Learners will understand policy in the context of Indigenous relations and be able to think critically about engagement when designing policies. Learners will learn about Indigenous youth engagement and empowerment in shaping a low carbon future and the medicine wheel- a foundational framework used by many Indigenous nations to recognize balance, interconnectedness, and wholeness of well-being.
Students will learn about the different climate policy options. Students will learn that all climate change policy tools have co-benefits and tradeoffs, and that policy design often requires a weighing of co-benefits and tradeoffs. Students will understand how climate policies have been implemented in different jurisdictions, and the successes and challenges in implementation.
Students will explore the evolution of climate science. They will learn about key events in the history of climate study and explore the debate around climate science denial.
Learn about the concept of externalities, market failures and need for government intervention. Understand how climate change is a negative externality, and explore the need for sustainable economic growth.
Students will explore the impacts of climate change in Canada and around the world. Students will learn about the predicted impacts under different temperature increase scenarios.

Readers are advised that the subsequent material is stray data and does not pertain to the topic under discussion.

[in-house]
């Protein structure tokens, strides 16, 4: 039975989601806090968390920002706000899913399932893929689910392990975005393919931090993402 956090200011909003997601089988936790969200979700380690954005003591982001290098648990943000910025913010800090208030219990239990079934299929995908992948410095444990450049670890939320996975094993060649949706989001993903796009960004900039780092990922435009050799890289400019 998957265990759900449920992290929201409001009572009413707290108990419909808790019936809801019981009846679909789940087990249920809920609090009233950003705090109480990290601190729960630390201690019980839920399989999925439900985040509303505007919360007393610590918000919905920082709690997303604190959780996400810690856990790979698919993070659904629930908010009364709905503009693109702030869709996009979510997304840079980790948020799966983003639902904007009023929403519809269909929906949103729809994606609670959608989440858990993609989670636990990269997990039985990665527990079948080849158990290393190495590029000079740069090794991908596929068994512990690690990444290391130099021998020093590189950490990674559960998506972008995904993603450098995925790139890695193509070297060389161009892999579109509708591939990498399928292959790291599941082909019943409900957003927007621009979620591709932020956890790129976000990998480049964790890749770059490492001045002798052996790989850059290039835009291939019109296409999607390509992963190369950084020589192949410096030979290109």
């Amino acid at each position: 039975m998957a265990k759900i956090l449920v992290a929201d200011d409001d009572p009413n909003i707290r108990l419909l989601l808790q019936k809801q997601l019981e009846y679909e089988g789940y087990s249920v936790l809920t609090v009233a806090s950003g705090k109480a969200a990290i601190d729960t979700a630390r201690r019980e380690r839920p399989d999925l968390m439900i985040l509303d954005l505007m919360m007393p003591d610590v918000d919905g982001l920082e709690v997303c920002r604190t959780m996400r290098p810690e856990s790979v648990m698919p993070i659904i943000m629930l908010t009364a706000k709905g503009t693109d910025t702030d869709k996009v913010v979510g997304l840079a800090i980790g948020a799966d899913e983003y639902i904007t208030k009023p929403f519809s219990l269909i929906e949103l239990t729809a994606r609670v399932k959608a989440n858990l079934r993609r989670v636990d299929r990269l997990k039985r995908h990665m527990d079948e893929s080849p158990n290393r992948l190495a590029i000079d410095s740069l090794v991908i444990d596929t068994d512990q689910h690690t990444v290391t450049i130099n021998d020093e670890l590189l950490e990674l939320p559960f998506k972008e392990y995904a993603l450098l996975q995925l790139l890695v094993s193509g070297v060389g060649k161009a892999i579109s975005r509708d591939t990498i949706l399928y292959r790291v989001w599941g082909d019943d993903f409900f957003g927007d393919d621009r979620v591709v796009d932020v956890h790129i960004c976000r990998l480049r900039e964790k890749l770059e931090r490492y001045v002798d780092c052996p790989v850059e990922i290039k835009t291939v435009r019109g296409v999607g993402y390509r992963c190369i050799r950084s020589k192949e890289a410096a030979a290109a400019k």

Students will understand Canada’s historic and current emissions relative to other countries. Students will explore and answer the question “Considering Canada’s emissions relative to other countries, why should Canada act on climate change?."
Starting from a global overview, to a national, and then to a local perspective, learners will explore and understand the effects of the climate change crisis from different perspectives.
Students will understand what is climate policy. Students will understand how policy can regulate negative externalities in a market. Students will learn about Canadian climate policies and laws.
Students will understand the concept of negative externalities and climate change as a negative externality. Students will explore the need for government intervention and collective action to address a climate change.
Students will understand the difference between policy, legislation, and regulations. Students will learn that policy often needs to meet many expectations, and balance competing interests. Students will be able to think critically about climate policy solutions offered by governments and stakeholders.